Legendary banjo player and Country Music Hall-of-Famer Earl Scruggs passed away on March 28, after a long season of failing health. He was 88.
Scruggs was indisputably one of the most influential bluegrass banjo players of all time. His signature three-finger picking style (known today as Scruggs style), a style he developed himself, was duplicated by thousands of banjo players after him, and became a defining characteristic sound in bluegrass music.
Even if you have never been a fan of country or bluegrass, chances are you have heard Earl Scruggs play the banjo. Anybody know the theme song from The Beverly Hillbillies (“The Ballad of Jed Clampett”)? That’s Scruggs on the banjo. He also played on “Foggy Mountain Breakdown,” one of the most widely recognized songs in the bluegrass genre, which was also featured in the film Bonnie and Clyde (1967). Thus, while Scruggs was obviously best known within Nashville circles, he made an indelible mark upon pop culture, as well.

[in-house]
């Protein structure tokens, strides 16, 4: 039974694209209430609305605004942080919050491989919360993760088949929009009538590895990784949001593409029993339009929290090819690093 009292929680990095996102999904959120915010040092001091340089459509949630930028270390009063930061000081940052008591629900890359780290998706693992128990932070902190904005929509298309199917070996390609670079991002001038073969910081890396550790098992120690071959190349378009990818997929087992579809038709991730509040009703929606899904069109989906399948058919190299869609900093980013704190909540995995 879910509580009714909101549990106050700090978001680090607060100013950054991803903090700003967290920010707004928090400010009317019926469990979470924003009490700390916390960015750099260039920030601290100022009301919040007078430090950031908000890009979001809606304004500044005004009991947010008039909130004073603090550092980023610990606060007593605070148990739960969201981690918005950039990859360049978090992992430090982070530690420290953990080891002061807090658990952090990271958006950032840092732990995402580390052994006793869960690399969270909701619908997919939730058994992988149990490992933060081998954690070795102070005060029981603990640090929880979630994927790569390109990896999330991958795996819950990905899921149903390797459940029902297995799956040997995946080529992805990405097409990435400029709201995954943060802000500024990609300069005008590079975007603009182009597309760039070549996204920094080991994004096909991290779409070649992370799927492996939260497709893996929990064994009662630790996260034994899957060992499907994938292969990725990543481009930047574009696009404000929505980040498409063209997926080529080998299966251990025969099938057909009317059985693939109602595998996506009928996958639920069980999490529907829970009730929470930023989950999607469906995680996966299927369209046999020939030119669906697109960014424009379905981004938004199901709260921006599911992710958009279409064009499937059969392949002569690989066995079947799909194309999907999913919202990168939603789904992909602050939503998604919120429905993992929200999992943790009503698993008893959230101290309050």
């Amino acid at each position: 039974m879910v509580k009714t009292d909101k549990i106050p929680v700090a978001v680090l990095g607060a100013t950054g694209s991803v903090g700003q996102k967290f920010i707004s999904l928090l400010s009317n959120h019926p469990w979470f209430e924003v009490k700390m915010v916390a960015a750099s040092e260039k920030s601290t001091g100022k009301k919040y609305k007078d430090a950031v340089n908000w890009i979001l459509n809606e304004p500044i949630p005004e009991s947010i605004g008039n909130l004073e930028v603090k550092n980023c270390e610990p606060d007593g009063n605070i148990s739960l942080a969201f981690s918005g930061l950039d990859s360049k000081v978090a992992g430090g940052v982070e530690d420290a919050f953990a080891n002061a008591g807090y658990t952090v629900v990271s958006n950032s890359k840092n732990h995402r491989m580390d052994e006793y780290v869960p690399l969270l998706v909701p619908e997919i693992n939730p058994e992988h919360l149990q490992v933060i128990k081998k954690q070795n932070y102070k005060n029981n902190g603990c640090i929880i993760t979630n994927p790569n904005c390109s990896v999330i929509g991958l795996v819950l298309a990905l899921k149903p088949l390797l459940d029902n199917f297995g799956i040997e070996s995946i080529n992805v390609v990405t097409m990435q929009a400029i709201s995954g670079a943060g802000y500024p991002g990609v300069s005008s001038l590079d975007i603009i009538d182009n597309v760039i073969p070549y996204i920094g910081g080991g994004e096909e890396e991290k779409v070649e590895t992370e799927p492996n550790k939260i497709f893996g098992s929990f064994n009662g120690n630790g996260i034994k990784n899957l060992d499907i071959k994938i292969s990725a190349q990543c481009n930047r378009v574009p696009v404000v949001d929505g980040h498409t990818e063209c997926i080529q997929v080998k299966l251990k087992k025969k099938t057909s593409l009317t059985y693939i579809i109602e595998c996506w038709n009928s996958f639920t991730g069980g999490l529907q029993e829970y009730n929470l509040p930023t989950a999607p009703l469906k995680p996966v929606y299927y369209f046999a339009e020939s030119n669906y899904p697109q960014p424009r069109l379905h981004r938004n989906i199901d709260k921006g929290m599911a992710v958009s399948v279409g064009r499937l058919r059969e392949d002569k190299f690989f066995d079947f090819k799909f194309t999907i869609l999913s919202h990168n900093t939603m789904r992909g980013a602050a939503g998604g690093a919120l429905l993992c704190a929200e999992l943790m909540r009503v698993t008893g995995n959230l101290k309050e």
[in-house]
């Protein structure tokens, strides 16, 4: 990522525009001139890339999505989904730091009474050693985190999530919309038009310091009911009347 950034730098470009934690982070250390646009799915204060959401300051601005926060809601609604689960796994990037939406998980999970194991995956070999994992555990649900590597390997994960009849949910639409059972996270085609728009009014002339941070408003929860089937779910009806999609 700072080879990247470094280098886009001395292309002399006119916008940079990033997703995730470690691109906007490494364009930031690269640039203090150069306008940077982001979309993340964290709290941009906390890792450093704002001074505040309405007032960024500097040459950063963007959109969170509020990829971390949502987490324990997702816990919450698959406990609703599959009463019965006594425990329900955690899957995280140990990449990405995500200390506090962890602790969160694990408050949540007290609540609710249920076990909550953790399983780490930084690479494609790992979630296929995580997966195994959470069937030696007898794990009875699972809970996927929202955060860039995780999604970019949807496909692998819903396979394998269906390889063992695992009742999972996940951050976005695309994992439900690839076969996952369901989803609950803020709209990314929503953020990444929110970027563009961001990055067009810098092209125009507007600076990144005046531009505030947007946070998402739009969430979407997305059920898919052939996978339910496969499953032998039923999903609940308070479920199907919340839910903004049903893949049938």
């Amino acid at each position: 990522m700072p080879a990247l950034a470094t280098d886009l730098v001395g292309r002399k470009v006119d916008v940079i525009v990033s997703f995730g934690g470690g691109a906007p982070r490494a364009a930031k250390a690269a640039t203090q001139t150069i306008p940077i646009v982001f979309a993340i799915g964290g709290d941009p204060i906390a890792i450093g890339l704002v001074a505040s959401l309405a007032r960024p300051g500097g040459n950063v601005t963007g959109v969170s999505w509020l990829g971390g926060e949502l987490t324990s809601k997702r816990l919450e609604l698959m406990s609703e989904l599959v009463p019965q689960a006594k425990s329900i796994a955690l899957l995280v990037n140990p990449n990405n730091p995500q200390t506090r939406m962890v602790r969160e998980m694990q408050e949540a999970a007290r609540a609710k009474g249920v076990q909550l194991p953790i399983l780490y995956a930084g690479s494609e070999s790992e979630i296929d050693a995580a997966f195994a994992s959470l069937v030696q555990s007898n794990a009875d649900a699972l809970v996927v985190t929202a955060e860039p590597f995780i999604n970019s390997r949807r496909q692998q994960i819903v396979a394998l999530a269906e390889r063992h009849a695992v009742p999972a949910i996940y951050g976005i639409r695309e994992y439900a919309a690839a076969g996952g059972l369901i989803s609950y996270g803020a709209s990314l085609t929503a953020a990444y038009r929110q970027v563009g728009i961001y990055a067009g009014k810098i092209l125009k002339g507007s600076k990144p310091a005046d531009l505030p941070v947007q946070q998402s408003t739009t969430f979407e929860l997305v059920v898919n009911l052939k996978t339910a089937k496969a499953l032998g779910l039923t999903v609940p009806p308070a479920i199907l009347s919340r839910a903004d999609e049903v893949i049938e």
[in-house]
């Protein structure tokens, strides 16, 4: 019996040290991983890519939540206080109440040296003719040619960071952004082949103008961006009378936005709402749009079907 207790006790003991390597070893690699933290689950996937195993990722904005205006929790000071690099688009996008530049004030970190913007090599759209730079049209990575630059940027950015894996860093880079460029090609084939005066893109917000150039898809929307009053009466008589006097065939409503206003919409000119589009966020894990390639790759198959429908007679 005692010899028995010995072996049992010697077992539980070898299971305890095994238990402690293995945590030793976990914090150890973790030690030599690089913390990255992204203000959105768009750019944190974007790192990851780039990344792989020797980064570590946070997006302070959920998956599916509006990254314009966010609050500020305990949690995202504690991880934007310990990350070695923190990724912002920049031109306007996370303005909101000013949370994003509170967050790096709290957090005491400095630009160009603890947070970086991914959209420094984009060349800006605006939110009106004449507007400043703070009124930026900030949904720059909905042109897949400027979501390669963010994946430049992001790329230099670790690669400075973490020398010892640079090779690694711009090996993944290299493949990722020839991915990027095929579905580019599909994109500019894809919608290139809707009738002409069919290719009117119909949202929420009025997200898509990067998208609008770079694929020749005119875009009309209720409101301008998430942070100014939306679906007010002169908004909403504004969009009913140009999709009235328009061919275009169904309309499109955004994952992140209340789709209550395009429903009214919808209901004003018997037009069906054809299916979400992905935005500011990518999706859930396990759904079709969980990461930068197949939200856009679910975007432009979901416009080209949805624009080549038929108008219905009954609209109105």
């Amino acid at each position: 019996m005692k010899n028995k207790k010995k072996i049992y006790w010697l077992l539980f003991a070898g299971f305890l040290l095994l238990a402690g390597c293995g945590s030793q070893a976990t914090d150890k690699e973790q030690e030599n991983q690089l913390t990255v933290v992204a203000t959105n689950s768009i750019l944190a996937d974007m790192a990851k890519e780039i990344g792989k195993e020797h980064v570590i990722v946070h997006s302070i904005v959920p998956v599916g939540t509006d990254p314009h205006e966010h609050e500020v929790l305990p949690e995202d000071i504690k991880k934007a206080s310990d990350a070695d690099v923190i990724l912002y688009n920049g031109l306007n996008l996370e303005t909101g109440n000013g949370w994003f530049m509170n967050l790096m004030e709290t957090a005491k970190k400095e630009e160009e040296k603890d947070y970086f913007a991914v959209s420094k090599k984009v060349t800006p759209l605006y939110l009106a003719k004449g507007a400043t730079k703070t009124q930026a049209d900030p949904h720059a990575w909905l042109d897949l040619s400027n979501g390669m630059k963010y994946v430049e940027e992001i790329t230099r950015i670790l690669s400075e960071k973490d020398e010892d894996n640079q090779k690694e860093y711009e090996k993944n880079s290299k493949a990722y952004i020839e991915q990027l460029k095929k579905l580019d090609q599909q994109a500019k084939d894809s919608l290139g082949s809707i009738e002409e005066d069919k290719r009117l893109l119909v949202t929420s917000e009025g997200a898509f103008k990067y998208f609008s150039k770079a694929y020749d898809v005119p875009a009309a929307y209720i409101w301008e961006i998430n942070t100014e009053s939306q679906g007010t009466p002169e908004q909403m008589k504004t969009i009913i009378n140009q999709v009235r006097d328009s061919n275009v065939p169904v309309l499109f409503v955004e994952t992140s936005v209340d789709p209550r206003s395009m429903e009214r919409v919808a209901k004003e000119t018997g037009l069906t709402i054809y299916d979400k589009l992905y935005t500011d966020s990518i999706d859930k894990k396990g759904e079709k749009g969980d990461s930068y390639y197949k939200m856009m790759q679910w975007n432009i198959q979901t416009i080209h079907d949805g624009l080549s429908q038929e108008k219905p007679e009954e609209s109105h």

Besides being a member of the Country Music Hall of Fame, Scruggs received numerous other awards and honors in his lifetime, including a Grammy for “Foggy Mountain Breakdown” and a Grammy Lifetime Achievement Award. He is also one of the few bluegrass musicians to have a star on the Hollywood Walk of Fame.
Appropriately, Scruggs’s funeral was held Sunday, April 1, at the Ryman Auditorium, home of the Grand Ole Opry. He will be sorely missed.
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Posted in: Country Music